Health Opinion

Why the Coalition must fund COVID treatment for the unvaccinated

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(Cartoon by Mark David | @MDavidCartoons)

Singapore has decided not to fund COVID treatment for its unvaccinated, to increase vaccine take-up, but the Coalition shouldn't replicate this strategy in Australia, writes Francesco Paolucci and Marcello Antonini.

COVID-19 AND vaccination roll-out campaigns have again revealed challenges in the coexistence and coordination between states, private companies, citizens and individuals.

The latest example comes from Singapore. Its Government recently announced a striking decision to combat vaccine hesitancy: it will no longer fund COVID treatment after 8 December for citizens and residents who choose to remain unvaccinated. This is an additional reinforcement to the nudging mechanisms already in place to increase vaccine take-up (for example, COVID-19 certificates to attend public venues).

In a brilliant piece, Emeritus Professor Stephen Duckett explained why Australia shouldn't replicate this mechanism.

The primary motivation is that individuals who are Australian citizens have the right to protection by Medicare, no matter what they do or think.

The second reason is that this policy would shift the political responsibility from governments to individuals — hiding government failures of not implementing an effective vaccination campaign. In other words, we would accept privatisation of the health risk, leaving some citizens to be treated as "individuals".

The privatisation of risk – or burden of disease – is not a new concept in health. Mental health problems, for example, are typically left to individuals and are not politicised. If you are sick, it is your responsibility to get better, no matter if the reasons behind your health status come from mechanisms inherent in our society.

The role of private health insurance during the pandemic

While we agree with Professor Duckett's arguments, we also want to add further rationales to disagree with any such intervention. Indeed, there is a clear paradox that would arise in the Australian response strategy should the Federal Government embrace such a decision.

On 31 March 2020, as part of the Government's efforts to combat COVID-19, the Commonwealth signed an unprecedented partnership agreement with the private hospital sector to ensure sufficient hospital and workforce capacity to face potential surges in hospitalisations. The Commonwealth Government channelled $1.7 billion for private hospital guarantees to cover (potential) costs incurred by the private sector in addressing COVID-19 demand. In other words, we observed the privatisation of public resources.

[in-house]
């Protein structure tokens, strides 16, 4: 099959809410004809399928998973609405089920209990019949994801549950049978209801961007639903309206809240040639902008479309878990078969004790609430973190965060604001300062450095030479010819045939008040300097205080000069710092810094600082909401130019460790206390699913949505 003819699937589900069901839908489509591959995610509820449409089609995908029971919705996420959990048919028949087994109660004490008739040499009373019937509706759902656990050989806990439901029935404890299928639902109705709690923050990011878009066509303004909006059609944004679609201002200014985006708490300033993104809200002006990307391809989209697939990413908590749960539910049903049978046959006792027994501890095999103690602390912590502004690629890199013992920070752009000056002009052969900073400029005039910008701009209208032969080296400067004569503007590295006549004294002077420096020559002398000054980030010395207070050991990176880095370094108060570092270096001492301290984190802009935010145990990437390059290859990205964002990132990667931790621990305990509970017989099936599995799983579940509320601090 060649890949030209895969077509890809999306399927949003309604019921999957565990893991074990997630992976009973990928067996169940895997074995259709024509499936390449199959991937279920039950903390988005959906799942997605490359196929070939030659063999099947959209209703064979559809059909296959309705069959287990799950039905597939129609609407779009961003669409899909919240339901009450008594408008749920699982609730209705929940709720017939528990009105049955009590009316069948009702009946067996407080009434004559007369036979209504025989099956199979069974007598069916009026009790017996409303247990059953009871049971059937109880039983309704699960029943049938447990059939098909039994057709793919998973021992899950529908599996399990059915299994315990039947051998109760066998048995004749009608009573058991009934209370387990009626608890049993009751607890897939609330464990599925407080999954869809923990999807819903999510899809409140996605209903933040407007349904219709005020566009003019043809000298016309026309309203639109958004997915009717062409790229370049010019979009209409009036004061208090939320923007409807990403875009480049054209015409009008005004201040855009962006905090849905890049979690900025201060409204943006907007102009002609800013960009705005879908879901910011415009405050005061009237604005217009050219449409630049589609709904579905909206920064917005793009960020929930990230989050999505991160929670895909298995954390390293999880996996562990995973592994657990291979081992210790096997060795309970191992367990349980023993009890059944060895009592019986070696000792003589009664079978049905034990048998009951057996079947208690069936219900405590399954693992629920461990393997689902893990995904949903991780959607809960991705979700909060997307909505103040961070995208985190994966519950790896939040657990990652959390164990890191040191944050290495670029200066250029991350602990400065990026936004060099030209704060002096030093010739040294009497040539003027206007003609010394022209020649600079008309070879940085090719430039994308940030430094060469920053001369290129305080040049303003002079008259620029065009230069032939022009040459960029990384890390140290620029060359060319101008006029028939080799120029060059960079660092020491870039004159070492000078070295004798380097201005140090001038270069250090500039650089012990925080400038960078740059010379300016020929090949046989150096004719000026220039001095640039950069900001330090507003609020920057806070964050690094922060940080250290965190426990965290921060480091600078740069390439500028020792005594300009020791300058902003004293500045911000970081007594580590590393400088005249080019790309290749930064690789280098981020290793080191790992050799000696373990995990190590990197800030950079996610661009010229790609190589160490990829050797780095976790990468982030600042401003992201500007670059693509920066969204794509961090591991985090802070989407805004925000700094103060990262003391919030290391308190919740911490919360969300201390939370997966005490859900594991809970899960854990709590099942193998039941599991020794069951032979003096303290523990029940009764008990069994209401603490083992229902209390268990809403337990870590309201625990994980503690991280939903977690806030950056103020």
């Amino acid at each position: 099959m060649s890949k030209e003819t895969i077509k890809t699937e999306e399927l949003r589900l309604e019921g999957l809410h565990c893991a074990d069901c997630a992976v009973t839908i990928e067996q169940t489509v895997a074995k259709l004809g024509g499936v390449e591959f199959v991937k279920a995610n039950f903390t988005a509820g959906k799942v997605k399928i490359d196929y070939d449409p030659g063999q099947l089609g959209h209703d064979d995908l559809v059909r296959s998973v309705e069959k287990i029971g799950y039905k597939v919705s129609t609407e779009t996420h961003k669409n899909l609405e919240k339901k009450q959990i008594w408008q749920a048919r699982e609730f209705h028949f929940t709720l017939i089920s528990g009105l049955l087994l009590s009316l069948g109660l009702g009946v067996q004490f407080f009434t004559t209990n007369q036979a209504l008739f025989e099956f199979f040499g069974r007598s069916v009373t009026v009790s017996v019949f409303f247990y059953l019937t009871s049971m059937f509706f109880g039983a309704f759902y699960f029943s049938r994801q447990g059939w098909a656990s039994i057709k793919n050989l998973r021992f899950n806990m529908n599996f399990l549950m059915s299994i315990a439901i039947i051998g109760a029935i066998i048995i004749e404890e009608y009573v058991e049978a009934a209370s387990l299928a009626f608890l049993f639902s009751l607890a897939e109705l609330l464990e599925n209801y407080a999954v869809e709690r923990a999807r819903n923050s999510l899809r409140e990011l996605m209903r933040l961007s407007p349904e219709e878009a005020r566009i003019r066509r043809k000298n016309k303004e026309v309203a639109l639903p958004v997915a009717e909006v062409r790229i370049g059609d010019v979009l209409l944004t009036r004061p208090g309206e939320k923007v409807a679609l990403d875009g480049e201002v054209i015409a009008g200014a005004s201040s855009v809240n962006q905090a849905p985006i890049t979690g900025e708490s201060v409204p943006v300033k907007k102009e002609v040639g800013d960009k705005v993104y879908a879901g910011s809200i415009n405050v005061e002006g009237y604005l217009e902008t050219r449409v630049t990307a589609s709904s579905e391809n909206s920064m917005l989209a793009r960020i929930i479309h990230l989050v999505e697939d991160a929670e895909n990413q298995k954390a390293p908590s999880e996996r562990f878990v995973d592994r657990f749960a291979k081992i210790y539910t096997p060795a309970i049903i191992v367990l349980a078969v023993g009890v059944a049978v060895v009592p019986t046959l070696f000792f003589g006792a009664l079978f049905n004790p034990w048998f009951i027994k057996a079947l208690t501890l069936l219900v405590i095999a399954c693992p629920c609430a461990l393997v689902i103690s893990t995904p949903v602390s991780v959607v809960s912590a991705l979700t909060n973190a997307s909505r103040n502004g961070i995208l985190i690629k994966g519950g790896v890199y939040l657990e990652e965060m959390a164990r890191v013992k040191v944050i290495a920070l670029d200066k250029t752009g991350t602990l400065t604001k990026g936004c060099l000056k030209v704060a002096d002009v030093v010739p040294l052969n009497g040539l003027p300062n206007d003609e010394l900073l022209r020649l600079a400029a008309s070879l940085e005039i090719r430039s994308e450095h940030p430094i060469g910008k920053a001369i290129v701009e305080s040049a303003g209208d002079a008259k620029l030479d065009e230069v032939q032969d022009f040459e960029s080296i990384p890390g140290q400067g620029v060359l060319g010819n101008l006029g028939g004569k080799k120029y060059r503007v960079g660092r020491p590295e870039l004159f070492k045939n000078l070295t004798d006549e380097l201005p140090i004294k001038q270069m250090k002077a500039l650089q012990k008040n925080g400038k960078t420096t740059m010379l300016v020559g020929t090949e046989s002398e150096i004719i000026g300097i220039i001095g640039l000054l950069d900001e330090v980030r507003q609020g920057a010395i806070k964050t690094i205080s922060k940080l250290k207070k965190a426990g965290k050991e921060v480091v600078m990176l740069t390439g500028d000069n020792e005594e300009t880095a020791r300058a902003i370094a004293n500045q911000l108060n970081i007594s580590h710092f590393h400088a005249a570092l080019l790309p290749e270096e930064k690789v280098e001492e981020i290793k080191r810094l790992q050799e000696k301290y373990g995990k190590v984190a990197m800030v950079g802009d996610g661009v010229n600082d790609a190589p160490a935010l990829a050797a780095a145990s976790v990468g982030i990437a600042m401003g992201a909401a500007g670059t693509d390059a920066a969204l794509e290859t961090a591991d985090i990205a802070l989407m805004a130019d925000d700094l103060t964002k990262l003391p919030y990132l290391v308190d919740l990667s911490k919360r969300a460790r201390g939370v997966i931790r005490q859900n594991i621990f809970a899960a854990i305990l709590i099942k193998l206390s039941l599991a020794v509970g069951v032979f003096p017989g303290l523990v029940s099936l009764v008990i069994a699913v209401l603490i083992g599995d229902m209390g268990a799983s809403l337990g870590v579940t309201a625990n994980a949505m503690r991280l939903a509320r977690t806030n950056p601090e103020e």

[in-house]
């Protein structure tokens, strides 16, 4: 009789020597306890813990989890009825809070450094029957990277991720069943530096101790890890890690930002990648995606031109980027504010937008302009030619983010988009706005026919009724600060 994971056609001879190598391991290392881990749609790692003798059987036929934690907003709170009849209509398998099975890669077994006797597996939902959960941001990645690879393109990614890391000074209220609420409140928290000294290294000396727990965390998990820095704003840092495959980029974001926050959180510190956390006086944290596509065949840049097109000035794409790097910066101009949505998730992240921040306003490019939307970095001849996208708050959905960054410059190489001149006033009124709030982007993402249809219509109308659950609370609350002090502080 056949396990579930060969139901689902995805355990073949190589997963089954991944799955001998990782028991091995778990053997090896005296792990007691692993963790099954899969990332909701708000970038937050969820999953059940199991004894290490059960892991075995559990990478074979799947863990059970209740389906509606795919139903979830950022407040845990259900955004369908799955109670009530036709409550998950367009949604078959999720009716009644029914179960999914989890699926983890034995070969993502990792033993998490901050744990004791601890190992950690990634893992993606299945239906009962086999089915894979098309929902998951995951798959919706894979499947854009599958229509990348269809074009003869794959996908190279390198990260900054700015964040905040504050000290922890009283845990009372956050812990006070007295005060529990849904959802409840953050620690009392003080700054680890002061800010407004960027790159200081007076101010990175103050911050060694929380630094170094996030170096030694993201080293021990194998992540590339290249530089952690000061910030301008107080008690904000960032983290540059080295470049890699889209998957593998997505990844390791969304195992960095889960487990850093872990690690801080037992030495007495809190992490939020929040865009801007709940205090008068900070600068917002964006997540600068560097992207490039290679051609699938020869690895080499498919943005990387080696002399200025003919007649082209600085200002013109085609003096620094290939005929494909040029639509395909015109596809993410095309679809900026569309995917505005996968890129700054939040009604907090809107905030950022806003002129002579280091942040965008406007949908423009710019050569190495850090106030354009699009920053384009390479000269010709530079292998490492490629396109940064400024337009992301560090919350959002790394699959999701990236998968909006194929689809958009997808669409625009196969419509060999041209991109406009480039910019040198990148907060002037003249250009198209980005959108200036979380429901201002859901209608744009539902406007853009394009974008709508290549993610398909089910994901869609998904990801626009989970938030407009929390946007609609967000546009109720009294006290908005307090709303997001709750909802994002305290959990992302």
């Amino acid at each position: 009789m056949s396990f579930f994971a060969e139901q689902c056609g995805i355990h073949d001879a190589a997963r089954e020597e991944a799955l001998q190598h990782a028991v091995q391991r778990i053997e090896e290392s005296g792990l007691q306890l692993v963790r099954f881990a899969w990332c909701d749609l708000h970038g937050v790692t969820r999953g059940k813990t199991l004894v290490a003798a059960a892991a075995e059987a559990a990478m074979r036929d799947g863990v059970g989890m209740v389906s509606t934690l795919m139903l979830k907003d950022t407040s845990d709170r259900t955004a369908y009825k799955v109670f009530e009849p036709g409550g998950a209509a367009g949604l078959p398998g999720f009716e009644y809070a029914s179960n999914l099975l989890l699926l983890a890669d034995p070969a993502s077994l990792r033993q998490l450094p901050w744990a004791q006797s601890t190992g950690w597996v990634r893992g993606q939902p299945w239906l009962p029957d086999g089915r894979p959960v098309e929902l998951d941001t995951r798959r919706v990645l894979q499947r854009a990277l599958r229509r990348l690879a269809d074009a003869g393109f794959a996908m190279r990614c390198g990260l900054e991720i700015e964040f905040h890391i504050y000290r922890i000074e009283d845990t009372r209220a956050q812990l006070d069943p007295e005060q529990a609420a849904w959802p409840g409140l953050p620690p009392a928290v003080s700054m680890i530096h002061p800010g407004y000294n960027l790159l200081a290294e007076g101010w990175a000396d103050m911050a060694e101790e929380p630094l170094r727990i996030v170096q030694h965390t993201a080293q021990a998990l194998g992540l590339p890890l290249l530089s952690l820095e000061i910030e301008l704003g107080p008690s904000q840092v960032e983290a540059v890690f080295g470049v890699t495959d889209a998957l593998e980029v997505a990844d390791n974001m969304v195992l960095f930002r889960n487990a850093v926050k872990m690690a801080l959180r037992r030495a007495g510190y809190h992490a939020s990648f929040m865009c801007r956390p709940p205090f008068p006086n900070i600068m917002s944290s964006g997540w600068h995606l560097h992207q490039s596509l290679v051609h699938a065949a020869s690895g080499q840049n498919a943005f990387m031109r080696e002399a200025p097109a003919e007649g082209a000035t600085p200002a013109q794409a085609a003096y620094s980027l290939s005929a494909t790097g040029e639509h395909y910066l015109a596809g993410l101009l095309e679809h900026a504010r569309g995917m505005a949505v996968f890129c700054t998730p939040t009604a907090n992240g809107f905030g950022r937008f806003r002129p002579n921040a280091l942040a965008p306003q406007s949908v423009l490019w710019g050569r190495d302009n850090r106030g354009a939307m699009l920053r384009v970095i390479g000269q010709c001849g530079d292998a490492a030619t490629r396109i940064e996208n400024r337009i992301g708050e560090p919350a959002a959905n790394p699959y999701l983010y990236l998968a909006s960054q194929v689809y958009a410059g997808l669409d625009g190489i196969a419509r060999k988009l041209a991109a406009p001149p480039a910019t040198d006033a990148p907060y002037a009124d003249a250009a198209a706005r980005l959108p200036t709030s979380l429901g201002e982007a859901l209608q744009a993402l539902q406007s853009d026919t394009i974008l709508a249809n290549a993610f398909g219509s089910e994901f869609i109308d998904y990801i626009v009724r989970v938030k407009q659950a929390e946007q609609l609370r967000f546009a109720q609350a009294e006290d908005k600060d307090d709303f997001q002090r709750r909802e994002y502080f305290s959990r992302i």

De facto, this injection of public funds – to "freeze" and ensure access to more hospital beds for COVID-19 patients – has resulted in a reduced supply for elective procedures, as private hospitals were temporarily unavailable and elective services were repeatedly suspended.

Let's remember that the private sector typically makes up over half of Australia's elective surgeries annually. This has resulted in an induced coma for private insurers, which, while charging and increasing premiums to their bottom line (despite a significant reduction in hospitals costs and insurance claims), did not contribute to the public sector's extraordinary spending efforts around COVID-19.

However, the paradox is that the Commonwealth Government increased subsidies to the private system, creating incentives for private hospitals to accept public patients and, in some cases, prioritise them compared to privately enrolled individuals.

At the same time, drastic reduction of elective services provided insurers with a large profit margin and increased industry profitability. An Australian Competition & Consumer Commission (ACCC) report published in December 2020 revealed that insurers paid out $500 million less in hospital and extras benefits in 2019-20 compared to the previous year. In other words, insurers earned more by doing less.

This is not news for the Australian public-private mix. Every year a significant amount of public resources are utilised to make private health insurance attractive and viable through several policy instruments such as the Medicare Levy Surcharge,  the Australian Government private health insurance rebate and Lifetime Health Cover.